NOTE: This may duplicate information from
chili555, however in discussion with them, the aforementioned individual suggested posting an 'authoritative' answer as I have worked with this exact issue/question before.
The behavior witnessed in your environment is the
systemd-resolved equivalent of what
dnsmasq on pre-18.04 was doing. The
netplan updates affect the nameservers that
systemd-resolved use for its lookups. This is detailed in the last section of the answer.
But first, for the curious, some history about this behavior, and how it differs from the 'older' Ubuntu versions which use Network Manager and
dnsmasq. (Feel free to skip past the next section of this answer if you only want the 18.04-related stuff)
dnsmasq as a local caching resolver
Prior to 18.04, whenever you used the GUI Ubuntu, it would install
dnsmasq alongside Network Manager. The Network Manager integration with
dnsmasq would update the
dnsmasq list of 'next hop' servers (upstream DNS servers) for where to send a query.
Therefore, a DNS query for
google.com would pass from whatever application is requesting the resolution, into
dnsmasq, and if
dnsmasq doesn't know the IP address or has had a cached entry expire, would then pass the DNS request to whatever upstream DNS server (for this example,
22.214.171.124). You would then have to check Network Manager or the
dnsmasq config to see where the 'upstream' DNS servers were.
This is typical behavior in a graphical Ubuntu installed from the Desktop ISOs.
The default install from the Server ISOs, conversely, followed the traditional "update
/etc/resolv.conf" method via the
resolvconf package and utilized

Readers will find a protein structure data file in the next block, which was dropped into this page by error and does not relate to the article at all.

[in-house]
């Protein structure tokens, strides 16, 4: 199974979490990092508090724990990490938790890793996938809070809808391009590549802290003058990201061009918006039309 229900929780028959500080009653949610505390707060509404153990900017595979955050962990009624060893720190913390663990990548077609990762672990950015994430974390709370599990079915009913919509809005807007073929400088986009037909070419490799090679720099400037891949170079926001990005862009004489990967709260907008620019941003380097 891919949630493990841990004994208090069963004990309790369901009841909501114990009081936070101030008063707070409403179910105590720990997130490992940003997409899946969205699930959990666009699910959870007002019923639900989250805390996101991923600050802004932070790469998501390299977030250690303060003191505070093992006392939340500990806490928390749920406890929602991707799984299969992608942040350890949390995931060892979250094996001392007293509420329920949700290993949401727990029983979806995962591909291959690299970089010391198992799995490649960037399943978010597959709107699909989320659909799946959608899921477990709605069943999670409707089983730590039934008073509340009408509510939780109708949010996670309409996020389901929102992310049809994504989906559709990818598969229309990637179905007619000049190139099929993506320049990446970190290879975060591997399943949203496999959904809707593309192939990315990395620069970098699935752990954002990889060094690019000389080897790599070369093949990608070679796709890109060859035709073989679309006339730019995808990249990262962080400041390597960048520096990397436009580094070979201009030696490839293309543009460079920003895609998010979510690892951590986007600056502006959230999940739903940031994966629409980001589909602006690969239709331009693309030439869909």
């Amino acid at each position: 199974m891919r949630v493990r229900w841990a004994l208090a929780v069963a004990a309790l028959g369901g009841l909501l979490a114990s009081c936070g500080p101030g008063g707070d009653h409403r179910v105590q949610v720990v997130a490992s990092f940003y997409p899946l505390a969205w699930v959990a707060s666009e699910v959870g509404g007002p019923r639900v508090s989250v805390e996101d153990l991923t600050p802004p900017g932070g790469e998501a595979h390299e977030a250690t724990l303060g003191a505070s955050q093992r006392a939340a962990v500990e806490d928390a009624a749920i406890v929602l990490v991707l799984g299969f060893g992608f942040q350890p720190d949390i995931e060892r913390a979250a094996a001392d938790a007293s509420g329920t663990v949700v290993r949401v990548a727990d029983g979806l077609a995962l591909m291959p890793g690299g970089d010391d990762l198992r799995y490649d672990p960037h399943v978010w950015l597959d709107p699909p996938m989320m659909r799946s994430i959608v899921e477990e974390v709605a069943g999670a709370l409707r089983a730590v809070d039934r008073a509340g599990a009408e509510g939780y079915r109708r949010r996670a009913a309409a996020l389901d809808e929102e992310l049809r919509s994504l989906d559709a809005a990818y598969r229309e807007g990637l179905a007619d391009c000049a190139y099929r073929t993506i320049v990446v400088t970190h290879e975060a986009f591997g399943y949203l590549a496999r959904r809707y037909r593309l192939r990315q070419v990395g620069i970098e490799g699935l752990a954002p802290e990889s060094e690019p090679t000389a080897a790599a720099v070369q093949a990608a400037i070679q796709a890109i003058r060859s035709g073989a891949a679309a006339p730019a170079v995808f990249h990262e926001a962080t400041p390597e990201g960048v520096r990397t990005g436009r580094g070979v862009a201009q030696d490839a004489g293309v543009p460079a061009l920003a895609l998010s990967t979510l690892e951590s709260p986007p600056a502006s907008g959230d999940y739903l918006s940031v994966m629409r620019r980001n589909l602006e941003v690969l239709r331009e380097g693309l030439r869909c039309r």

/etc/resolv.conf directly instead of communicating via
With 18.04, the default DNS system is
systemd-resolved. This operates like the
dnsmasq of old does, except it does this for both Desktop and Server ISO installations currently. It also can integrate with Network Manager (used in the GUI environments for managing wifi and such), and with Netplan (which better handles ethernets)
systemd-resolved is handed from
netplan (servers or custom desktops) or Network Manager (default Desktop images) the list of DNS servers to send queries to (whether statically configured or configured via DHCP). Therefore, using the same example from above, a DNS query to
google.com would pass through
systemd-resolved's stub resolver which would either return the cached lookup value or pass it on to upstream DNS servers.
This emulates the default behavior of
dnsmasq, but also adds some additional lookup handling for how 'localhost', and other local-related addresses can be queried.
With NetPlan, or Network Manager, you can get the list of upstream DNS servers through
systemd-resolved with the following command:
which will give you a bunch of output. The relevant section would look like this (taken from
chili555's answer for expediency):
DNS Servers: 126.96.36.199